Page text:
Today's recipes are: Corned Beef 101; and American Corned Beef Dinner
We generally spend St. Patrick’s Day (the 17th of March) in the USA. For those of you who have had the (mis)fortune of receiving group mails from me over the years, you would know this. But I am relying on the fact that most of my friends won’t remember this (alcohol, age……and no, I haven’t quite finished reading “How to make friends and influence people”). We were in the mid-west for the celebrations two years ago and our barman wore a green wig, our waitress had drunk far too much of the green beer (yes, all beer is green on this particular day) and brought us warm beer, cold corned beef & cabbage, and the Irish soup (should have been stew) after the pudding….. I wouldn’t miss it for the world.
There does, however, seem to be a problem with my Irish friends and that is that they are unaware that:
a) Corned Beef and Cabbage is their national dish, and
b) they eat it everyday.
No matter how much I insist, they just won’t do the right thing and admit to this. 260 million Americans and I say you do, so JUST SAY YES!!! I love corned beef and cabbage, so seeing as we were not in the US on the day this year, I decided to have my own St. Paddy’s Day meal right here in France.
The French, however, seem to be aware of the fact that just maybe, possibly, perhaps, Corned Beef is not as much in demand in Europe as it is in the USA, so “pas de corned beouf” in France. Oh, you can get the stuff in the tin alright, but this is absolutely not what I am talking about. Not that I won’t occasionally eat that too, but that is not the topic of today’s blog. Fresh corned beef or salt beef as Hugh calls it, is what I’m on about. Deeelicious. And when I say Hugh everybody knows who I’m talkin’ about, right? Hugh Faernly-Whittingstall, of course. River Cottage? We’ve watched that at least a hundred times – deeelightful.
So, what was I saying? He has the most fantastic recipe for making your own corned beef/salt beef, which I followed (almost) to the letter (very unusual for me) and which I can recommend whole-heartedly. After marinating it for a week, I cooked it the American way and it was deeevine. Hugh said to soak the meat in cold water for 24hours after the week of marinating, but I chose not to do this, and the broth was a bit too salty so I will definitely add this step next time.
This meal tastes great any day of the year, so no need to wait for next year to try it.
CORNED BEEF 101
(Serves 10 or more)
The recipe for the brine is from Hugh Faernley-Whittingstall’s book, ‘Meat’. The cabbage dinner is a typical American dish. Hugh also refers to corned beef as SALT BEEF. For beef, I used chuck and was very happy with the result. Cheaper cuts with a bit of fat rather than lean meats, work well in this dish.
2-3kg piece of beef, brisket or foreflank (I used chuck)
5 litres water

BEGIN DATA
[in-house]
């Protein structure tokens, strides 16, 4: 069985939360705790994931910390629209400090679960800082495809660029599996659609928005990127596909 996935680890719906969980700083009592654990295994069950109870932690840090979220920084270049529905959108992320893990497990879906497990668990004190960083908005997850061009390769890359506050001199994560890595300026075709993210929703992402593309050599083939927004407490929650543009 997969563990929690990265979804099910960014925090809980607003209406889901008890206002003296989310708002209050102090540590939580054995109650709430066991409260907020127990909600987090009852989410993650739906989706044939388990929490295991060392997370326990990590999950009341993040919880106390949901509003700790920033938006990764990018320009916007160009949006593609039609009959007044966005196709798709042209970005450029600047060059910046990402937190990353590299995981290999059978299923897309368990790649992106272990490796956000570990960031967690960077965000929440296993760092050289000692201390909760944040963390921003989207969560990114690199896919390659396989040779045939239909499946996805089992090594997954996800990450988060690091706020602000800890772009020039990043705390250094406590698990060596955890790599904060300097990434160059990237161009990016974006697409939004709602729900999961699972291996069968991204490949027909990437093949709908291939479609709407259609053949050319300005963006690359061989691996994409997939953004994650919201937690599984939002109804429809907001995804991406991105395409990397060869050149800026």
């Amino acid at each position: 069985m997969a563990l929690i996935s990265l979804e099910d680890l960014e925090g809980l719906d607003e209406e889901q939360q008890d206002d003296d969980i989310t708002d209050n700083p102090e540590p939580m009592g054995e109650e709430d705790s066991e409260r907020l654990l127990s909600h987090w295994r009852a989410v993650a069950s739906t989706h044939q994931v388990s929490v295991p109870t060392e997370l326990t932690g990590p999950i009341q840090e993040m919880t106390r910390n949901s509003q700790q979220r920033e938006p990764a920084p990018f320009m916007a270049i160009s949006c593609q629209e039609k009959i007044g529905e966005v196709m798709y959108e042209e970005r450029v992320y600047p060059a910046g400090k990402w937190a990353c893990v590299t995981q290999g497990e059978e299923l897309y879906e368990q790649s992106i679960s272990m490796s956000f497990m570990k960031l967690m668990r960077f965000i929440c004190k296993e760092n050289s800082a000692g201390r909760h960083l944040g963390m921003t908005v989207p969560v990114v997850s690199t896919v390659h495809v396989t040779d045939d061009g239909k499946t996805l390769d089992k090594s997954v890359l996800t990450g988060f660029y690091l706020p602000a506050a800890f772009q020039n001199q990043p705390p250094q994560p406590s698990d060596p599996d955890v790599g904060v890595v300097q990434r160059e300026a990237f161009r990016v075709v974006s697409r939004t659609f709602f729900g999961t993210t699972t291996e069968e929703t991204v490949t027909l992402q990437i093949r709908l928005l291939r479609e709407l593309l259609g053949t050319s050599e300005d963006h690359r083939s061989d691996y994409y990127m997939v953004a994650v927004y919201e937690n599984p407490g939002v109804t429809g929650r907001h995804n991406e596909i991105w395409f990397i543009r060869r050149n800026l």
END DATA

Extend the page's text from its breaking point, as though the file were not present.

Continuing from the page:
500g Demerara or light brown sugar (I used white sugar)
1,5kg coarse sea salt (I used a mix of coarse and table salt)
1 teaspoon black peppercorns
1 teaspoon juniper berries
5 cloves (I used about 10)
4 bay leaves
A sprig of thyme (I used a teaspoon of dried thyme)
1. Put all the ingredients into a large saucepan and stir well over a low heat until the sugar and salt have dissolved. Bring to a boil, allow to bubble for 1-2 minutes, then remove from the heat and allow to cool completely.
2. Place your chosen piece of beef in a non-metallic container, such as a large Tupperware box or a clay crock. Cover the meat completely with the cold brine, weighting it down if necessary. Leave in a cool place (I put it in the fridge) for 5 -10 days. NOTE: Joints of less than 3kg should not be left in the brine for more than a week or they will become too pickled. I had my 2kg piece of chuck in for 7 days and it was perfect.
3. Before cooking, remove the beef from the brine and soak it in cold fresh water for 24 hours, changing the water at least one. You could make that 48 hours if it had the full 10-day immersion. NOTE: I decided to leave out the soaking step as I used large amounts of water to cook the corned beef, but it was quite salty so I definitely recommend soaking as per these instructions.
AMERICAN CORNED BEEF AND CABBAGE DINNER
(Serves 10 or more)
My American friends pour off all the liquid once the meat is cooked and eat the meat and veggies with mustard. I keep the liquid and serve the meat and veggies in a soup bowl with some of the liquid and mustard on the side. Try it both ways and see what you think.
2-3 kg corned beef, bought or homemade
10 potatoes, halved
10 carrots, halved
1 head of cabbage, quartered
1. Put the meat in a big pan and add enough water so that the beef is completely covered plus some. Bring to a boil and then simmer for 1 hour. Add the carrots, potatoes and turnips and simmer for another hour.
2. Add the cabbage and simmer for 30 minutes more or until the meat and vegetables are fork tender. Remember to slice the meat across the grain (although this does not affect the flavour!). Serve and enjoy!!